a positive experience that helped give me the foundation to move forward with my career goals.” Kelsey Busler, 20, of Godfrey, is the daughter of Mary and Dale Busler. Students Grace Lane, left, and Kelsey Busler, right, pose with their She was awarded awards during L&C’s 36th Annual Honors Ceremony on April 26, a Lewis and Clark 2013 in The Commons. Lane and Busler received honors for the AllDistinguished USA Community College Academic Team, the Coca-Cola All-State Scholar Award Community College Academic Team Scholarship, and the Coca-Cola All State Community College national scholarship nominations. and was nominated for the All-USA Coca Boots and Saddle Club and volunteers Cola Academic Team and the Jack Kent at North Elementary’s Fall Fest Cooke Foundation national activities and outings. scholarships. Busler plans to pursue a degree in Busler has been an active member of veterinary technology at Hickey Phi Theta Kappa, serving as vice College’s Vet Tech Institute. president during the 2012-13 academic “Lewis and Clark has given me the year. She organized the Spring 2012 confidence to continue my studies, Food and Children’s Book Drive, helped knowing I can succeed in the future. I plan the design of the PTK display am very honored for the awards I have window on campus, and submitted been given through Lewis and Clark. ideas for the PTK T-shirt design. Busler The campus and all of its wonderful also helped the Biology Club sell plants students and faculty members have during Springfest 2013. given me the skills to persevere in my She is an active member of the future studies,” she said. www.lc.edu - 5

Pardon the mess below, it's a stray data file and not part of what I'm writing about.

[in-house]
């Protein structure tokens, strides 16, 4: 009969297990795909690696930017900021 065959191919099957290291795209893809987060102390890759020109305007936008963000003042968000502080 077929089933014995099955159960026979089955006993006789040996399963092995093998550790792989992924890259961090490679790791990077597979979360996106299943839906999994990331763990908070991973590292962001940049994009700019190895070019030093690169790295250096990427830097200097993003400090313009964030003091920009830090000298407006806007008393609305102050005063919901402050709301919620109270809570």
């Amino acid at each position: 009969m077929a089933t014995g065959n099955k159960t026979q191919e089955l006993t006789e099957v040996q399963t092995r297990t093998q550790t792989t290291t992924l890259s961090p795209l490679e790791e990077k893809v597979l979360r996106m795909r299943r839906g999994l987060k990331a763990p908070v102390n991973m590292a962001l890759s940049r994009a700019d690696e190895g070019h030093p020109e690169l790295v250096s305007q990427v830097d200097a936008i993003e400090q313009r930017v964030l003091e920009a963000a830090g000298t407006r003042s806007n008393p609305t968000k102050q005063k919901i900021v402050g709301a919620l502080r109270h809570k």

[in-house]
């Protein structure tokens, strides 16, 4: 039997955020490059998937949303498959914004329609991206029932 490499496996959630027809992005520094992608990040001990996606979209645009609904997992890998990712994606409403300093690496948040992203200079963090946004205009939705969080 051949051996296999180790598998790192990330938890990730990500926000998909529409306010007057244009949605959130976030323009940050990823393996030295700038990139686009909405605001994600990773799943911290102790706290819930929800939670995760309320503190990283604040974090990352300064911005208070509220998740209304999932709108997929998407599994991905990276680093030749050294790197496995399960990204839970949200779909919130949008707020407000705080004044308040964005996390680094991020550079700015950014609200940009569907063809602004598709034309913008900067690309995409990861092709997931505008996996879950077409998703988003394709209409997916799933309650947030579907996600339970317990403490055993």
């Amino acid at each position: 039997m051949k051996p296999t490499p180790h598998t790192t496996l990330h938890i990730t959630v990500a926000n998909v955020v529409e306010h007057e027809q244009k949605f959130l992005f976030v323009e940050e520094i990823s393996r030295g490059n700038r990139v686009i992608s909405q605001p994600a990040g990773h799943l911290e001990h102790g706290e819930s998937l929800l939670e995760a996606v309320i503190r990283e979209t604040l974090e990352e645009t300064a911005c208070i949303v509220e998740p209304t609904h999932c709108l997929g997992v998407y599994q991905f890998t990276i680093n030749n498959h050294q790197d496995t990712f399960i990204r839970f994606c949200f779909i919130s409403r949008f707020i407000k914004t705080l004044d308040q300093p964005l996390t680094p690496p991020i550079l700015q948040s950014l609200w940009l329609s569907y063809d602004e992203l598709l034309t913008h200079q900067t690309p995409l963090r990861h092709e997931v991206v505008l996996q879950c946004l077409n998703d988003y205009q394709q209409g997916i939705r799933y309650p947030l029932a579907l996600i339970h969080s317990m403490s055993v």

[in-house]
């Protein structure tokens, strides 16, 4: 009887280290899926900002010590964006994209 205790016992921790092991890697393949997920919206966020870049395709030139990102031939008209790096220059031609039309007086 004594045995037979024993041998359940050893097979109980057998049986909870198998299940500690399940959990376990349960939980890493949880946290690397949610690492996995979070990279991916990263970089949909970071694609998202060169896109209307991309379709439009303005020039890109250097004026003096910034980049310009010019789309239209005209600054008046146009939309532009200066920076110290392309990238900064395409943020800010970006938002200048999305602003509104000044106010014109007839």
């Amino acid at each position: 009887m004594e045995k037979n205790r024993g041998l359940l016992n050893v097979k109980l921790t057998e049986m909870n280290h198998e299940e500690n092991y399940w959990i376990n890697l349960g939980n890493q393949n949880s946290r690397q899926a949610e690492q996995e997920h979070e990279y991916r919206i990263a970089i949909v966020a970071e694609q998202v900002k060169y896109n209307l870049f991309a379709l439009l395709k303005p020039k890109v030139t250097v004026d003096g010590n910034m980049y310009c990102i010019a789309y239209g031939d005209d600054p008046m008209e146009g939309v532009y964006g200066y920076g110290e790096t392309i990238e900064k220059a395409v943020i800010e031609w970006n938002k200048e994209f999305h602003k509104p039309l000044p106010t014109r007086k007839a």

College Dedicates Monticello Sculpture Gardens Newest Addition is “Crazy Horse” By Peter Voulkos This spring, Lewis and Clark Community College dedicated its Monticello Sculpture Gardens, along with its newest sculpture on campus, a bronze piece called “Crazy Horse” by Peter Voulkos. The sculpture was made possible by a lead gift from donors Terry and Judy Cross. The dedication took place on May 10 on the Godfrey campus, and Milton Esterow, editor and publisher of ARTnews magazine, was the keynote speaker. American artist Peter Voulkos, known for his abstract expressionist sculptures, died in 2002, but a number of other artists whose work is featured on Lewis and Clark campuses were in attendance, including Joel Pearlman, Richard Hunt, Michael Dunbar, John Medwedeff and Dale Threlkeld. During the celebration of the gardens, Charles and Joan Sheppard, longtime supporters of the college, announced a lead gift to establish the Endowment for the Lewis and Clark Community College Gardens. The Monticello Sculpture Gardens are open to the public for self-guided tours, or to schedule a tour, call the public relations office at (618) 468-3200.
L&C President Dale Chapman addresses the crowd near “Crazy Horse.”
Local artists Felicia Breen and Chad Nelson, owners of Mississippi Mud Pottery, examine “Crazy Horse” up close.
Artists Joel Perlman and Richard Hunt pose together in front of the new piece.
The signature of “Crazy Horse” artist Peter Voulkos is etched into the bronze near the base of the sculpture.
Jim Price, L&C professor of Art, History and Culture, speaks in front of the “Crazy Horse” sculpture.
From left to right, artists John Medwedeff “Bloom”, Dale Threlkeld “Birth to Light”, Richard Hunt “Crossroads” and Michael Dunbar “Northpoint” discuss the newest addition of art to campus – “Crazy Horse” by the late Peter Voulkos.
“Crazy Horse,” is the newest addition to the Monticello Sculpture Gardens and is located near the McPike Math and Science Complex
Seated at the dedication are artists Michael Dunbar and Richard Hunt, editor/publisher of ARTnews magazine Milton Esterow and donors Judy and Terry Cross.